All related (18)
Patrick Davis
Group Product Manager, GoogleAugust 16

This is a good one. I think there are two that often get missed and largely it is because they are hard to measure and expensive to move.

  1. Product excellence. How do you measure customer delight in an impactful way? CSAT and NPS have lots of opportunities to be gamed and are frankly easily ignored. Some of the best products I've used focus on finding the right critical user journeys and continuously measure the success rates of those quantitatively and qualitatively
  2. Product health. Cold boot, warm boot, latency for critical actions, crashes, uptime. All of these things contribute to Product excellence but are much more directly measurable and can really sneak up on you
Paresh Vakhariya
Director of Product Management, AtlassianMay 8
  • In terms of KPI's shared between product and engineering, I would say "Effective Resource Utilization" can be missed primarily because it can be hard to track and measure across projects/teams.
  • "Internal team satisfaction" is another one that PM's may not include but this is an extremely important metric that provides a good idea of the health of the team and organization. This should not be missed.
Virgilia Kaur Pruthi (she/her)
Principal PM Manager / Product Leader, Microsoft | Formerly AmazonJanuary 31

Interestingly enough I see two trends in the types of KPIs product teams miss. 

1) Aligning with the larger's organization or business goals - Ensuring that your product roadmap is actually impacting the success metrics (OKRs, KPIs) of the business itself is critical to knowing if you are investing in and prioritizing the right work.

2) Capturing "technical or engineering" metrics - Any work that your team spends time on should be impacting some metric. Even metrics that are technical (the most common one being latency) should be captured, reported on, and measured over time. 

Jacqueline Porter
Director, Product, GitLabJuly 12

Many product organizations focus on delivery, Net Promoter Score, and user counts. One metric that I think is important to always consider is your availability and consistency of user experience in the performance of the application (latency). Using Error Budgets and thinking about uptime critically as a Product Manager helps put into tangible terms the cost to the user when your offering does not meet a performance or uptime standard. If you are offering mission-critical software, it is essential to be responsive and reliable. Lack of responsiveness and reliability can erode your base over time.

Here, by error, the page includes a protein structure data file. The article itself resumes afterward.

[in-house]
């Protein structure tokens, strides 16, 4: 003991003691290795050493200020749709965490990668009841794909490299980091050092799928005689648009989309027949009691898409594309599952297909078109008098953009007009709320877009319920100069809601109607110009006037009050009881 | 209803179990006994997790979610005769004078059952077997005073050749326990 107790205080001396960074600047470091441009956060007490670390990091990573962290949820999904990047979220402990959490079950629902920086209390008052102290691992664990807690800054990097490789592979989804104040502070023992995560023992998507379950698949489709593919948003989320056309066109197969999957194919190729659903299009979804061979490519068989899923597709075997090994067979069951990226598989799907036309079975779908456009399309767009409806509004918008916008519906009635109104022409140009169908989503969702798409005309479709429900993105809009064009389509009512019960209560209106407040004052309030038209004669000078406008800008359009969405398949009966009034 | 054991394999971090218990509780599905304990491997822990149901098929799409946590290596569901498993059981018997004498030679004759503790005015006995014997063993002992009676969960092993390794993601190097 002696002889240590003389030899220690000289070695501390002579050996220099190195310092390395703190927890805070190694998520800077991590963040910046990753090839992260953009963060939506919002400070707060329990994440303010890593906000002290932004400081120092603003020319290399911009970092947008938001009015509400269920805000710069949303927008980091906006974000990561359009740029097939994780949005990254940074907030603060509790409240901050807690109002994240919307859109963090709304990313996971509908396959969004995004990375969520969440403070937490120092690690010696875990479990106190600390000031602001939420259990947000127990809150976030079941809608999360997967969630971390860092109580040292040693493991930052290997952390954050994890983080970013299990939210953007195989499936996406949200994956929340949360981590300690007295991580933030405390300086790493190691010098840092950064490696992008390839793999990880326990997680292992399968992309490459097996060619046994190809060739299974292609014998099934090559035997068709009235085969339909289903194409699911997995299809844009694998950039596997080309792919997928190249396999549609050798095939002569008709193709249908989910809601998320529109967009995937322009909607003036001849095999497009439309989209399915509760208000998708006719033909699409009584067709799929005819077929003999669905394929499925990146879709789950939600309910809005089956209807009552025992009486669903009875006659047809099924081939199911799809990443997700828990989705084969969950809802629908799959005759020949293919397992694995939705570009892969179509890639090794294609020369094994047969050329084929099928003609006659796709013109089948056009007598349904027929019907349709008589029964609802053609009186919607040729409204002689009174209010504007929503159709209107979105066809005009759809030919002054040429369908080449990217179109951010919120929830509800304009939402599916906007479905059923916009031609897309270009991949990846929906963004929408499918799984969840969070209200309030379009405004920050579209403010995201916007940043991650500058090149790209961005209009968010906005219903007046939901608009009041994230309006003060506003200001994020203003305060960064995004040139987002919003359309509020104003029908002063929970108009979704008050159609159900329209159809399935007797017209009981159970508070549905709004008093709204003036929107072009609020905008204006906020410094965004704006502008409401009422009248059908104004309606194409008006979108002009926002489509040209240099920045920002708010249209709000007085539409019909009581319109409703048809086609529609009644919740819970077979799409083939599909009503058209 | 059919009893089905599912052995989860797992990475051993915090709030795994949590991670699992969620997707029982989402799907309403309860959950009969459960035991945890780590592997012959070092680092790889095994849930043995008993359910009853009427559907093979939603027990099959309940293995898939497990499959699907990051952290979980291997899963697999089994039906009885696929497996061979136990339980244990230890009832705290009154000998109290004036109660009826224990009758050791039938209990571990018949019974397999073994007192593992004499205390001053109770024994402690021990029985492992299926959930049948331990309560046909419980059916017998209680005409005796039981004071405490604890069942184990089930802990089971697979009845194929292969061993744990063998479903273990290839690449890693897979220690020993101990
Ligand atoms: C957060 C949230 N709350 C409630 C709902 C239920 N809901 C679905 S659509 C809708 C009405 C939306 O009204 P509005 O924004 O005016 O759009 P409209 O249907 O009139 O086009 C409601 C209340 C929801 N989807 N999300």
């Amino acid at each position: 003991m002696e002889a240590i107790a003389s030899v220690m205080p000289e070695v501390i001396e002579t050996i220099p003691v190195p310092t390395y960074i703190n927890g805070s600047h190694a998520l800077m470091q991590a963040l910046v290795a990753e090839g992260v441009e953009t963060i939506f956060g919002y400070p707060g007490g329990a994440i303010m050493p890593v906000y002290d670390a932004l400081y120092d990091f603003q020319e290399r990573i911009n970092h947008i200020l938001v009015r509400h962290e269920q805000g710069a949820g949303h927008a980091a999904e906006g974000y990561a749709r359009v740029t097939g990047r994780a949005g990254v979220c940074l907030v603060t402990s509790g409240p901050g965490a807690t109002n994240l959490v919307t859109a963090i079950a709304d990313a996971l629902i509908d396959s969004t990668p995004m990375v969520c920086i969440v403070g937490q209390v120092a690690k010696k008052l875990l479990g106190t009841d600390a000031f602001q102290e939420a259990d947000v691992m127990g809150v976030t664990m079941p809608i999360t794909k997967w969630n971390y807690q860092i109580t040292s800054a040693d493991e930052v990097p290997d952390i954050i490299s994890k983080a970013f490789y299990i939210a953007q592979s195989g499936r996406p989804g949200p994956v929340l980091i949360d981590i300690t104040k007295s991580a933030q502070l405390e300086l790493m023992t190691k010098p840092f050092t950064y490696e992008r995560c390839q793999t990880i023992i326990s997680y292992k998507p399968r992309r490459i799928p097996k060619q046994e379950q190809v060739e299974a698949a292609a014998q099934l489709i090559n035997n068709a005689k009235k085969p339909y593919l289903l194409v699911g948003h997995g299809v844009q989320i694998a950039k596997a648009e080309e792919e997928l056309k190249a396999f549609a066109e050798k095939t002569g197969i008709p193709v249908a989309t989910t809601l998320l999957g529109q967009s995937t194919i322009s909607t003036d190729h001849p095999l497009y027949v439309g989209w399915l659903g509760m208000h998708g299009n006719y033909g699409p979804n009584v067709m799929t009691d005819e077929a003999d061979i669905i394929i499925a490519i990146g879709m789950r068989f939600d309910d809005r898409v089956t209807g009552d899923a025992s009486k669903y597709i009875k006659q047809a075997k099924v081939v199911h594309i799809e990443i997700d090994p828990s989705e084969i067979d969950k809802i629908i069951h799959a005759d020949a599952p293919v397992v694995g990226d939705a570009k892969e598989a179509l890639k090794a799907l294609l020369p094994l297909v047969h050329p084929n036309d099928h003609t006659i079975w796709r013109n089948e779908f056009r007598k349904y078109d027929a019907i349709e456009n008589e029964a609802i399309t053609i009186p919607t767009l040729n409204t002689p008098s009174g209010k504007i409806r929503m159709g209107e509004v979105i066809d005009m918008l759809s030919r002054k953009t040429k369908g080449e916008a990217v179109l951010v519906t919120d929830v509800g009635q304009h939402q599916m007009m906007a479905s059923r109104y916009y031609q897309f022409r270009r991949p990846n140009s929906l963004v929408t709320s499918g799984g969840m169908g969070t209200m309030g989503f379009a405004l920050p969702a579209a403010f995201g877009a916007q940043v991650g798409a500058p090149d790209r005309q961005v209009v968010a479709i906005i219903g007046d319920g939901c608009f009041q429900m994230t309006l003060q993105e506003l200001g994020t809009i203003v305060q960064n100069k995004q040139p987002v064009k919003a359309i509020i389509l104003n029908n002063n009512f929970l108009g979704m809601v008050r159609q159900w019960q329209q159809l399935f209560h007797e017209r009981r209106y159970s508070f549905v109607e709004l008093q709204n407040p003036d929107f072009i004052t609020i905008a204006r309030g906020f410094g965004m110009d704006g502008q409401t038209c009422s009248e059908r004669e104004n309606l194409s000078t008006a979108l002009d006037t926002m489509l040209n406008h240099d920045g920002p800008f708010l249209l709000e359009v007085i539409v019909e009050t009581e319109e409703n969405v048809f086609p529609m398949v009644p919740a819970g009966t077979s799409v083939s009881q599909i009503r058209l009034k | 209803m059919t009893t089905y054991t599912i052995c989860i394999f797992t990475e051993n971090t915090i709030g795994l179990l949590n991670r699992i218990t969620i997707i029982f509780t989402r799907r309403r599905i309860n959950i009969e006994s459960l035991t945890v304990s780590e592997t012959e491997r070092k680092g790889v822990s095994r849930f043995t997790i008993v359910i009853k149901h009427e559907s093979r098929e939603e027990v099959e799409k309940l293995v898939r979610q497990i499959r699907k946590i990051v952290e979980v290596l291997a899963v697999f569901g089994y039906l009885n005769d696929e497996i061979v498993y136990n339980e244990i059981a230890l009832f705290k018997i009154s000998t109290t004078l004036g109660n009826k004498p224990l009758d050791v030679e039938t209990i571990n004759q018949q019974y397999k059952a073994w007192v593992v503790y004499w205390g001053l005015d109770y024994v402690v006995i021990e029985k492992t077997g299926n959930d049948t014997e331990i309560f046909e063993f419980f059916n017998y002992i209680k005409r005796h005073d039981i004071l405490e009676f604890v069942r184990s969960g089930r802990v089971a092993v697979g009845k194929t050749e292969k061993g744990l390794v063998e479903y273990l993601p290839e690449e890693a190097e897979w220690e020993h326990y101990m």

Becky Trevino
Executive Vice President Product, Snow Software | Formerly Rackspace, DellOctober 25

Oftentimes, I find that Product Management teams are focused on getting the product to market that they forget that their #1 job is building a business. As a business leader, you can't be simply focused on the "speeds & feeds" or what next feature needs to be on the roadmap. You really have to understand the product's core value proposition: why would a customer choose your product over the existing way the problem is being solved today? And from here, how do you plan to monetize and scale the solution?

Several PMs, like me, have engineering backgrounds. This is great because engineers are deep thinkers but the downside is our problem-solving nature can force us to forget the commercial side of our job. We're here to build products that generate revenue, retain cusotmers, and drive profitability. If we can't tie back to those things, we're missing a big part of the job.